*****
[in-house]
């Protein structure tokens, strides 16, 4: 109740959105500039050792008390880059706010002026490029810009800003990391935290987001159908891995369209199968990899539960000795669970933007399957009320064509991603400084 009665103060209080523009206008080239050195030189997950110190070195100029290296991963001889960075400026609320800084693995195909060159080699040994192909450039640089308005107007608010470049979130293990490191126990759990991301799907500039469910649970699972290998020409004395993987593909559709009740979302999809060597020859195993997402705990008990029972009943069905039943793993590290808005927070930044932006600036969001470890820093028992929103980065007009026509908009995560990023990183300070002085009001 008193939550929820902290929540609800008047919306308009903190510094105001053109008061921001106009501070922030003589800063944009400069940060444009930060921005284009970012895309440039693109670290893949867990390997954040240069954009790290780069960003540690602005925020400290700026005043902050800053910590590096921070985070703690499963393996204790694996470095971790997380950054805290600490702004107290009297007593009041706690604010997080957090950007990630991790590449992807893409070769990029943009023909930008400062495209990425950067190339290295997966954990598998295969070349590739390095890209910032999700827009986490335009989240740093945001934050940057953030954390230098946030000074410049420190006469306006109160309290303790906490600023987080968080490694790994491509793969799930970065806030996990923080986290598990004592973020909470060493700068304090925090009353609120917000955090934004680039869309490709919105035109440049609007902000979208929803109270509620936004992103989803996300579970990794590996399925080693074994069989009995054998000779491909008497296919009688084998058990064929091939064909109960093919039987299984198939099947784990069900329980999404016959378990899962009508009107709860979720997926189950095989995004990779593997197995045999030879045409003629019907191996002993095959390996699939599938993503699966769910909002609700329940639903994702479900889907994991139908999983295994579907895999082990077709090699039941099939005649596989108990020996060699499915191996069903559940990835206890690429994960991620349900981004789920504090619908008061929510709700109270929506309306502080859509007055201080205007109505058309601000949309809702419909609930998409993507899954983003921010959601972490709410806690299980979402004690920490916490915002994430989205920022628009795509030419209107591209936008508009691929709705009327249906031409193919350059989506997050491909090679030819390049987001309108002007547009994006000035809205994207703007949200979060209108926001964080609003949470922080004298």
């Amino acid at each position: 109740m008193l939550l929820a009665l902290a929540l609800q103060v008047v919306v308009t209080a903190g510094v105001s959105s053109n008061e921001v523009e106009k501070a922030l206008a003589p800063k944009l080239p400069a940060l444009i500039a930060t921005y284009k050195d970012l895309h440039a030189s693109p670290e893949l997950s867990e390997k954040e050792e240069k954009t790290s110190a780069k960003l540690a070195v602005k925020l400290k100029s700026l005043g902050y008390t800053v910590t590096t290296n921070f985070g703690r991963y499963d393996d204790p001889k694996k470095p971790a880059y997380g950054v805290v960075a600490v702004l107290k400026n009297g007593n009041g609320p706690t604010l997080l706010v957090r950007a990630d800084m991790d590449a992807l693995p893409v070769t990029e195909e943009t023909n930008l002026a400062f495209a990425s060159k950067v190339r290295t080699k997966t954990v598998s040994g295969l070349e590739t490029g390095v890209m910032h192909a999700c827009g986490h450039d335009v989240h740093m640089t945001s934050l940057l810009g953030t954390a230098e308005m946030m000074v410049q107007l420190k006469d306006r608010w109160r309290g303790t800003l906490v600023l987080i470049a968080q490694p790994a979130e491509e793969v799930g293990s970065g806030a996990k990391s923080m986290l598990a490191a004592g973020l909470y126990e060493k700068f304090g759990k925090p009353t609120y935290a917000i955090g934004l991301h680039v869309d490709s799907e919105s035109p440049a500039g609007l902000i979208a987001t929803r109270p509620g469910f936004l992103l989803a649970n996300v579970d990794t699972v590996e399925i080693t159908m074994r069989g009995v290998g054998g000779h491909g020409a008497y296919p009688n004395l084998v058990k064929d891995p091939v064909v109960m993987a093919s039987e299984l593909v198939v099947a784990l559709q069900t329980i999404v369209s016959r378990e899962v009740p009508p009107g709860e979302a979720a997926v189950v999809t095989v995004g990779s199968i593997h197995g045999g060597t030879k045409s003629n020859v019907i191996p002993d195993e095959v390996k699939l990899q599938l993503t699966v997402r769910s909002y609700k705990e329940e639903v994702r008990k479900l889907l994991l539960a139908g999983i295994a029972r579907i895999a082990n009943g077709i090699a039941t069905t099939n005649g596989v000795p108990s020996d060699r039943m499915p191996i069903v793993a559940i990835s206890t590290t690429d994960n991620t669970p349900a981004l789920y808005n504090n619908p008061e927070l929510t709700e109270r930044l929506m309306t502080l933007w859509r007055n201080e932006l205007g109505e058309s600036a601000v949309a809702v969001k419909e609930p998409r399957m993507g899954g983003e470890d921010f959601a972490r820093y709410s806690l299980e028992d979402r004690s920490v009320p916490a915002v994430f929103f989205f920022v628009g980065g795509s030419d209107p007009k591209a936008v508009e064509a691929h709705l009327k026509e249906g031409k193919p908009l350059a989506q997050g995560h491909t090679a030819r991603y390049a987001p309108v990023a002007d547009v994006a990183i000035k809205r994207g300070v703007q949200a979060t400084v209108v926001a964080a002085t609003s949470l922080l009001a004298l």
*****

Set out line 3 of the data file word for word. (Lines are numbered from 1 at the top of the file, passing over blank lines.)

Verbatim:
């Amino acid at each position: 109740m008193l939550l929820a009665l902290a929540l609800q103060v008047v919306v308009t209080a903190g510094v105001s959105s053109n008061e921001v523009e106009k501070a922030l206008a003589p800063k944009l080239p400069a940060l444009i500039a930060t921005y284009k050195d970012l895309h440039a030189s693109p670290e893949l997950s867990e390997k954040e050792e240069k954009t790290s110190a780069k960003l540690a070195v602005k925020l400290k100029s700026l005043g902050y008390t800053v910590t590096t290296n921070f985070g703690r991963y499963d393996d204790p001889k694996k470095p971790a880059y997380g950054v805290v960075a600490v702004l107290k400026n009297g007593n009041g609320p706690t604010l997080l706010v957090r950007a990630d800084m991790d590449a992807l693995p893409v070769t990029e195909e943009t023909n930008l002026a400062f495209a990425s060159k950067v190339r290295t080699k997966t954990v598998s040994g295969l070349e590739t490029g390095v890209m910032h192909a999700c827009g986490h450039d335009v989240h740093m640089t945001s934050l940057l810009g953030t954390a230098e308005m946030m000074v410049q107007l420190k006469d306006r608010w109160r309290g303790t800003l906490v600023l987080i470049a968080q490694p790994a979130e491509e793969v799930g293990s970065g806030a996990k990391s923080m986290l598990a490191a004592g973020l909470y126990e060493k700068f304090g759990k925090p009353t609120y935290a917000i955090g934004l991301h680039v869309d490709s799907e919105s035109p440049a500039g609007l902000i979208a987001t929803r109270p509620g469910f936004l992103l989803a649970n996300v579970d990794t699972v590996e399925i080693t159908m074994r069989g009995v290998g054998g000779h491909g020409a008497y296919p009688n004395l084998v058990k064929d891995p091939v064909v109960m993987a093919s039987e299984l593909v198939v099947a784990l559709q069900t329980i999404v369209s016959r378990e899962v009740p009508p009107g709860e979302a979720a997926v189950v999809t095989v995004g990779s199968i593997h197995g045999g060597t030879k045409s003629n020859v019907i191996p002993d195993e095959v390996k699939l990899q599938l993503t699966v997402r769910s909002y609700k705990e329940e639903v994702r008990k479900l889907l994991l539960a139908g999983i295994a029972r579907i895999a082990n009943g077709i090699a039941t069905t099939n005649g596989v000795p108990s020996d060699r039943m499915p191996i069903v793993a559940i990835s206890t590290t690429d994960n991620t669970p349900a981004l789920y808005n504090n619908p008061e927070l929510t709700e109270r930044l929506m309306t502080l933007w859509r007055n201080e932006l205007g109505e058309s600036a601000v949309a809702v969001k419909e609930p998409r399957m993507g899954g983003e470890d921010f959601a972490r820093y709410s806690l299980e028992d979402r004690s920490v009320p916490a915002v994430f929103f989205f920022v628009g980065g795509s030419d209107p007009k591209a936008v508009e064509a691929h709705l009327k026509e249906g031409k193919p908009l350059a989506q997050g995560h491909t090679a030819r991603y390049a987001p309108v990023a002007d547009v994006a990183i000035k809205r994207g300070v703007q949200a979060t400084v209108v926001a964080a002085t609003s949470l922080l009001a004298l």